What’s better than SlaterGator? More SlaterGator, of course! This time, the collective winning streak is on the line as the Gator faces the United States Champion on Superstars. No Slater for this one, probably since this match was actually their first of the week. Oh, TV tapings.
United States Champion SHEAMUS vs. TITUS O’NEIL, non-title match
Titus apparently blames Sheamus for not being U.S. Champ … something to do with the battle royal in which Sheamus won. We’re gonna see just how good he is in this big-man match, and we’ll see whether the “Sheamus vs. non-Del Rio opponent” corollary continues. Nice corner spot after a slow start … the champ simply lifts both legs and drops Titus (nice sell!), and Sheamus removes Titus from the premises before the break.
You have three guesses on what we saw coming out of the break:
- Rest hold
- Rest hold
- Rest hold
If you guessed rest hold, you’re correct! Titus works the arm, then lifts Sheamus on his shoulder and hits a backbreaker. He nearly gets the DQ in the corner, then hits his trademark half-Black Hole Slam. That’s what I’m calling the throw. He proceeds to … slap Sheamus repeatedly. That’s just not going to work. The champ is rejuvenated, and the rolling senton isn’t far off. Neither are the 10 Beats of the Bodhran. Renee Young drops an awkward Grand Theft Auto reference about Sheamus “hijacking” the match, and Titus quickly regains control and slams Sheamus’ ribs into the ropes multiple times. Unfortunately for Titus, he follows up by eating a Brogue Kick.
Technical Merit: Basic, sometimes painfully, at times. A typical WWE big-man match. The usual bag of tricks from Sheamus. Titus likes to find different ways to inflict punishment, but it’s so sporadic that it doesn’t really have the desired effect.
Artistic Impression: Titus looked like a legitimate threat for a decent portion of the match. The problem is it’ll take a lot more than the U.S. Champ’s efforts to make him look good in a singles setting.
TOTAL SCORE: *1/2
The last time I saw Summer Rae, it was yesterday during my gradual NXT catchup mission. She barely beat Bayley in a match four weeks ago, and it wasn’t a very entertaining contest. Against the Divas Champion? I don’t see this one being realistic.
A.J. is back from a vicious whiplash suffered at the hands of Paige on SmackDown, complete with a camera bump. This sounds like Bret Hart suffering through “a groin pull the likes you’ve never seen in your whole life!” in WCW. Also, who are you to doubt El Dandy?
Sorry, there’s a match in here somewhere.
WWE Divas Champion A.J. vs. SUMMER RAE, non-title match
The champ takes an apparent neck bump and is down for a few seconds … that will set the tone for this one. Summer works the neck a bit. A.J. responds by working the Black Widow. Ballgame.
Now we’re gonna get a fairy tale!
A.J.’s the girl who became an adorable queen by winning the championship. Paige was the evil witch who took it from her, but A.J. was her own white knight when she came back to win. Paige, the “frenemy,” says she can be the white knight. A.J. declares Paige won’t like the way this fairy tale will end, because it’s not Paige’s house, but A.J.’s kingdom.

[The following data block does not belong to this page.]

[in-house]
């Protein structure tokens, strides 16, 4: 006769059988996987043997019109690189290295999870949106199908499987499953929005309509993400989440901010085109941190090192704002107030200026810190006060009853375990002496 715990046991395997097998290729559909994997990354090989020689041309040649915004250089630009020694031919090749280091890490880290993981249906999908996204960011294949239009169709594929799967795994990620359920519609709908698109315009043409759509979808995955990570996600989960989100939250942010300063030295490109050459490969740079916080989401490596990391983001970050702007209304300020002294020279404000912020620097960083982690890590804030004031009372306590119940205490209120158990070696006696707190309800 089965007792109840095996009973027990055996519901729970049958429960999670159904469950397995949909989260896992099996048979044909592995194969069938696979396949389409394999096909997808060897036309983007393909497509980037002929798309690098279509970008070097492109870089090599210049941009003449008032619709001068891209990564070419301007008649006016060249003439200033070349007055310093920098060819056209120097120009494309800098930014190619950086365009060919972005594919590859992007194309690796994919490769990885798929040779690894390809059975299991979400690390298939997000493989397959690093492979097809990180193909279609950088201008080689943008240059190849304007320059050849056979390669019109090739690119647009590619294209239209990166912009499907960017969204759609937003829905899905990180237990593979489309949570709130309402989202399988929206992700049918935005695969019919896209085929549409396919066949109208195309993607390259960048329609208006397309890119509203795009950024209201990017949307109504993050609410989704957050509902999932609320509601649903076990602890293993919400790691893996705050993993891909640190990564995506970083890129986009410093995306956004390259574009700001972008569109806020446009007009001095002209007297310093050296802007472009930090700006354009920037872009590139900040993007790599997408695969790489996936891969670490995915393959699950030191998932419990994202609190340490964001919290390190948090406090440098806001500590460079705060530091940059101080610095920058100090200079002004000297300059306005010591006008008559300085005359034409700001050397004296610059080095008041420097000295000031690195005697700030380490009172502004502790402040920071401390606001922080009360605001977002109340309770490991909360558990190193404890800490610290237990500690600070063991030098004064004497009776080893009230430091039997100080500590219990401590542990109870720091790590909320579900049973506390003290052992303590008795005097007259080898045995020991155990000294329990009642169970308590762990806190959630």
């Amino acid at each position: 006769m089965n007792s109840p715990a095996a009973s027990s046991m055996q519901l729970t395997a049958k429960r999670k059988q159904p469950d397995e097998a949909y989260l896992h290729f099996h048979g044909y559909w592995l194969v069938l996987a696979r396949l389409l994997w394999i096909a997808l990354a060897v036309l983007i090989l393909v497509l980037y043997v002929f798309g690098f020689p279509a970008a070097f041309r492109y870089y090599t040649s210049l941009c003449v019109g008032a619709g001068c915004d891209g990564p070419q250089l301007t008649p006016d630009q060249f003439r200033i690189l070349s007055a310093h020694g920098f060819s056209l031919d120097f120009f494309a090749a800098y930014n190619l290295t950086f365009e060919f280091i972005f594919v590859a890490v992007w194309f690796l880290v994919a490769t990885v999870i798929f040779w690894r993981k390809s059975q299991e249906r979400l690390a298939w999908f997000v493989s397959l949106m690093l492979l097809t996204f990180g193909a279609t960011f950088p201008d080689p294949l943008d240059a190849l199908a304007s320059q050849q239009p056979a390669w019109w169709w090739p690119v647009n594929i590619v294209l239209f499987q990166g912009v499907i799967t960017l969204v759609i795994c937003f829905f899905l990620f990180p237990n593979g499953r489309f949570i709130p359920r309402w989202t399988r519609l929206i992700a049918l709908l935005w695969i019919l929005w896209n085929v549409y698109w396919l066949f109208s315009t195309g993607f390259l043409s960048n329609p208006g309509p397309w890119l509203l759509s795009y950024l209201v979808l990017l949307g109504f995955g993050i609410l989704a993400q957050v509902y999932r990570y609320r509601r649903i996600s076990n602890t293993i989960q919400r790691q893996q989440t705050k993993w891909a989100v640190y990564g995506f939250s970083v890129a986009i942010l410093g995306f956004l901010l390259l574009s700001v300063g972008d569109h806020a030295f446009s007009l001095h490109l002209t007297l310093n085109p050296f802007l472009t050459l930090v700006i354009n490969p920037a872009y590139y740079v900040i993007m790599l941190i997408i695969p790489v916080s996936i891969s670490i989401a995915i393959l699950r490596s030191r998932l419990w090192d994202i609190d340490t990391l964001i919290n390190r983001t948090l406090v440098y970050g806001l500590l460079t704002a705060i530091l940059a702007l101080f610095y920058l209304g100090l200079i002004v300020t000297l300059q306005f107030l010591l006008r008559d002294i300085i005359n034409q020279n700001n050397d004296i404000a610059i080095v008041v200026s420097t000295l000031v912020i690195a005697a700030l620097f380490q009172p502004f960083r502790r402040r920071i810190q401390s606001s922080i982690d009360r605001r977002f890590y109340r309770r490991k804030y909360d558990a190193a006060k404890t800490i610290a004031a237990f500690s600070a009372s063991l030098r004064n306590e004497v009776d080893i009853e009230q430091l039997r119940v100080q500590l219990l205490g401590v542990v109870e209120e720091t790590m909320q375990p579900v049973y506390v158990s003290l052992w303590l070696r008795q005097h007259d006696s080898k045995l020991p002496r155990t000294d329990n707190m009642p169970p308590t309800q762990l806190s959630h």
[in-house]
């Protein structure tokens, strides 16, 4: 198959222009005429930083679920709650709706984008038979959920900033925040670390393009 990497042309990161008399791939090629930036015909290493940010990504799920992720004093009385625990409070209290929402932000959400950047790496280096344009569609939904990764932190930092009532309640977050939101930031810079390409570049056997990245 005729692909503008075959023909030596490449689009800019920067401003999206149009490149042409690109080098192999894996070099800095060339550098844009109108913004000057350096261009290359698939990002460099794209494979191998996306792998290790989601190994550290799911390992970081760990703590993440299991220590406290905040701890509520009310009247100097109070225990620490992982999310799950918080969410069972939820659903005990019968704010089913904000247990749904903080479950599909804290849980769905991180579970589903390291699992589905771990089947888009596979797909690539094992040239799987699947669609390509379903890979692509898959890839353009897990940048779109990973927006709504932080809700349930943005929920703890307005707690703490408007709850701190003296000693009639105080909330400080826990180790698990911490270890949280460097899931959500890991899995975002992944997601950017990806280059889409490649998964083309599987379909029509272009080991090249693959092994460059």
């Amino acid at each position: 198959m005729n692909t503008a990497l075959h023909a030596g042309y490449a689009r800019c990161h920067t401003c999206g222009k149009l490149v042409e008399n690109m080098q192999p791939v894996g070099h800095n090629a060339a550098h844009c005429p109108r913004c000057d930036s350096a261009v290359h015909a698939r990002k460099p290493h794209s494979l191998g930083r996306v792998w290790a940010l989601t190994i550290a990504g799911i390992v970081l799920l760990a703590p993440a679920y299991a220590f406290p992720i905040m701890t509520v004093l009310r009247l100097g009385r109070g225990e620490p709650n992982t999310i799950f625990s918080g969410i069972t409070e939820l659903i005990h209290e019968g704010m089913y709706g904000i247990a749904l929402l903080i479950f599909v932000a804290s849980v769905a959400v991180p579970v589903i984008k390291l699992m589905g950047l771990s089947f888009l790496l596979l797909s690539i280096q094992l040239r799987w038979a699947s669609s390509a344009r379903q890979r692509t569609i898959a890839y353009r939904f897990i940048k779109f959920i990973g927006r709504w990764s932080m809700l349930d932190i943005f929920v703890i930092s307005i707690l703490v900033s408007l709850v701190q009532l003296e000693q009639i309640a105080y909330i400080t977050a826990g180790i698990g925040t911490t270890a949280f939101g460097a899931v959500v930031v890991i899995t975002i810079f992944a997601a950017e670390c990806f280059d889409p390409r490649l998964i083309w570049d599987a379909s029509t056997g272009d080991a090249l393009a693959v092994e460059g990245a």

Well, at least they tried. It wasn’t the greatness some fans made it sound like on Twitter, but they’re trying. I just hope SummerSlam is the end of this angle, since Paige apparently is getting botchier by the match and we’re talking about queens and frenemies and fairy tales and stuff.
On the other hand, we have multiple high-profile women’s matches at SummerSlam, a mark of true progress. These angles are well planned, well built and (except in the case of Brie Bella) well portrayed. The Bella-Stephanie McMahon match WILL be good, because McMahon is the best heel in major professional wrestling right now and she is in great physical shape. Besides, you think, as a former champion married to a 13-time world champion, she hasn’t learned a thing or two in the ring? Long as Brie isn’t yelling “BITCH!” every other word or sentence, which literally seems to be all she knows how to do besides weak-sauce prison jokes, we’ll be OK.
On another note, heel Paige? It looks good on her.
Superstars led off with some more Divas action. If not for my last remaining shreds of journalistic integrity, this girl would be enough to skip forward about 20-30 minutes on this show.
On the bright side, Emma‘s back! But, considering the phone case fiasco, I think we know how this will go. And I think it will make me angry.
EMMA vs. CAMERON
Cam telegraphs a clothesline from about 15 feet away … and misses. Emma trips her up, rolls her up and scoops her up for a slam. Cam yanks Emma to the ground by the arm, then works the arm in the ropes. The latter wasn’t believable at all; the former was a little bit. More arm work with the weardown hold, so we actually have some ring psychology here. Cameron bridges while having a hold of Emma’s arms, which actually looks pretty cool. Not as cool as the Dilemma, or the Emmamite Sandwich at 3 minutes or so. Emma’s dropkick attempt misses, as does Renee Young‘s Britney Spears reference (people didn’t love her in the early ’90s … as a then-13-year-old boy, I KNOW “Baby One More Time” hit at the end of 1998), and Cameron uses her legs to smash Emma’s head into the mat and win the match. Full points for the cover, at least.
Technical Merit: Cameron needs to be on NXT, but she wouldn’t be a good enough wrestler to hang. I get it, Total Divas, yadda yadda yadda. But she sucks! It looks like she’s trying, so I guess I shouldn’t be too harsh … but she’s taking up TV with a complete lack of wrestling ability. Emma, as she usually does, shows her innovative offense in a quick setting.
Artistic Impression: This wasn’t good. But Cameron needs to be booked semi-strong to even seem like she’s in the same league as former Funkadactyl teammate Naomi.
TOTAL SCORE: 1/2*
Come back for more WWE analysis this weekend with a SmackDown review. Also, we’ll check in with Ring of Honor’s latest TV episode. Feel free to discuss any pertinent topics (especially Del Rio) below, or drop a line on Twitter @jpetrie18.